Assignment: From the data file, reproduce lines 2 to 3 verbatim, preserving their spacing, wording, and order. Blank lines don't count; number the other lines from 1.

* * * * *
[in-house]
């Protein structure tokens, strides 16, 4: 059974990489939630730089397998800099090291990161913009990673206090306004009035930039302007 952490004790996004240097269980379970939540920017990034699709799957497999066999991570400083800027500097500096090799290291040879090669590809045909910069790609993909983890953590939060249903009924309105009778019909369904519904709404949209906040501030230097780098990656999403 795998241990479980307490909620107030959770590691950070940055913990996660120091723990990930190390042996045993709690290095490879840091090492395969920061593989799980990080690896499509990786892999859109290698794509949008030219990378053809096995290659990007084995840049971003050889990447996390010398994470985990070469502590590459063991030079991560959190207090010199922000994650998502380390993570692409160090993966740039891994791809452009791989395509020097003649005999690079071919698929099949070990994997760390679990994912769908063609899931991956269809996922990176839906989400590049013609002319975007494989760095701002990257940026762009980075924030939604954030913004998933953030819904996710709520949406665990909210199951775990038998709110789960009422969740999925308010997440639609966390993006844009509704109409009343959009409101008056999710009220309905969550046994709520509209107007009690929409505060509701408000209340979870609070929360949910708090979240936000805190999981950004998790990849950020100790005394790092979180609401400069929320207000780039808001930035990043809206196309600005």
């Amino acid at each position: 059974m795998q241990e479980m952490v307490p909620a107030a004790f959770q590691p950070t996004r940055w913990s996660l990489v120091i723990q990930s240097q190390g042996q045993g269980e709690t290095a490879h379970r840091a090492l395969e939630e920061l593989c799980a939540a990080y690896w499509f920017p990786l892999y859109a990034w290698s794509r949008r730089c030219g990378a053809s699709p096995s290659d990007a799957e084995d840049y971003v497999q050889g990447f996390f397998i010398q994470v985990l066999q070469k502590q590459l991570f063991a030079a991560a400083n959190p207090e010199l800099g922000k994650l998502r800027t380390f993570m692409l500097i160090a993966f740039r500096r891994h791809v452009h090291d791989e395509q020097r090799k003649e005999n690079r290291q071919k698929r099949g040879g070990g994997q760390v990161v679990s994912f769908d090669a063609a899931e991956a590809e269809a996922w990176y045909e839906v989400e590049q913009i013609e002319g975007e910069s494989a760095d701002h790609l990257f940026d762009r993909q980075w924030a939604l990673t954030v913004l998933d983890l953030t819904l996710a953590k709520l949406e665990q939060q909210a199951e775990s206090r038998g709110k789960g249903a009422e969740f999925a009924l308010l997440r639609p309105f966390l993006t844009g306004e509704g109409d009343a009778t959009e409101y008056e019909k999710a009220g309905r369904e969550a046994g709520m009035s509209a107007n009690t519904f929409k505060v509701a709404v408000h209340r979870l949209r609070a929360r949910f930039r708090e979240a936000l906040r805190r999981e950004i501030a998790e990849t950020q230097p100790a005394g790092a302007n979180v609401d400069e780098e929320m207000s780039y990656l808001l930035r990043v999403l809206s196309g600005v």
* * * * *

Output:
């Protein structure tokens, strides 16, 4: 059974990489939630730089397998800099090291990161913009990673206090306004009035930039302007 952490004790996004240097269980379970939540920017990034699709799957497999066999991570400083800027500097500096090799290291040879090669590809045909910069790609993909983890953590939060249903009924309105009778019909369904519904709404949209906040501030230097780098990656999403 795998241990479980307490909620107030959770590691950070940055913990996660120091723990990930190390042996045993709690290095490879840091090492395969920061593989799980990080690896499509990786892999859109290698794509949008030219990378053809096995290659990007084995840049971003050889990447996390010398994470985990070469502590590459063991030079991560959190207090010199922000994650998502380390993570692409160090993966740039891994791809452009791989395509020097003649005999690079071919698929099949070990994997760390679990994912769908063609899931991956269809996922990176839906989400590049013609002319975007494989760095701002990257940026762009980075924030939604954030913004998933953030819904996710709520949406665990909210199951775990038998709110789960009422969740999925308010997440639609966390993006844009509704109409009343959009409101008056999710009220309905969550046994709520509209107007009690929409505060509701408000209340979870609070929360949910708090979240936000805190999981950004998790990849950020100790005394790092979180609401400069929320207000780039808001930035990043809206196309600005």
């Amino acid at each position: 059974m795998q241990e479980m952490v307490p909620a107030a004790f959770q590691p950070t996004r940055w913990s996660l990489v120091i723990q990930s240097q190390g042996q045993g269980e709690t290095a490879h379970r840091a090492l395969e939630e920061l593989c799980a939540a990080y690896w499509f920017p990786l892999y859109a990034w290698s794509r949008r730089c030219g990378a053809s699709p096995s290659d990007a799957e084995d840049y971003v497999q050889g990447f996390f397998i010398q994470v985990l066999q070469k502590q590459l991570f063991a030079a991560a400083n959190p207090e010199l800099g922000k994650l998502r800027t380390f993570m692409l500097i160090a993966f740039r500096r891994h791809v452009h090291d791989e395509q020097r090799k003649e005999n690079r290291q071919k698929r099949g040879g070990g994997q760390v990161v679990s994912f769908d090669a063609a899931e991956a590809e269809a996922w990176y045909e839906v989400e590049q913009i013609e002319g975007e910069s494989a760095d701002h790609l990257f940026d762009r993909q980075w924030a939604l990673t954030v913004l998933d983890l953030t819904l996710a953590k709520l949406e665990q939060q909210a199951e775990s206090r038998g709110k789960g249903a009422e969740f999925a009924l308010l997440r639609p309105f966390l993006t844009g306004e509704g109409d009343a009778t959009e409101y008056e019909k999710a009220g309905r369904e969550a046994g709520m009035s509209a107007n009690t519904f929409k505060v509701a709404v408000h209340r979870l949209r609070a929360r949910f930039r708090e979240a936000l906040r805190r999981e950004i501030a998790e990849t950020q230097p100790a005394g790092a302007n979180v609401d400069e780098e929320m207000s780039y990656l808001l930035r990043v999403l809206s196309g600005v």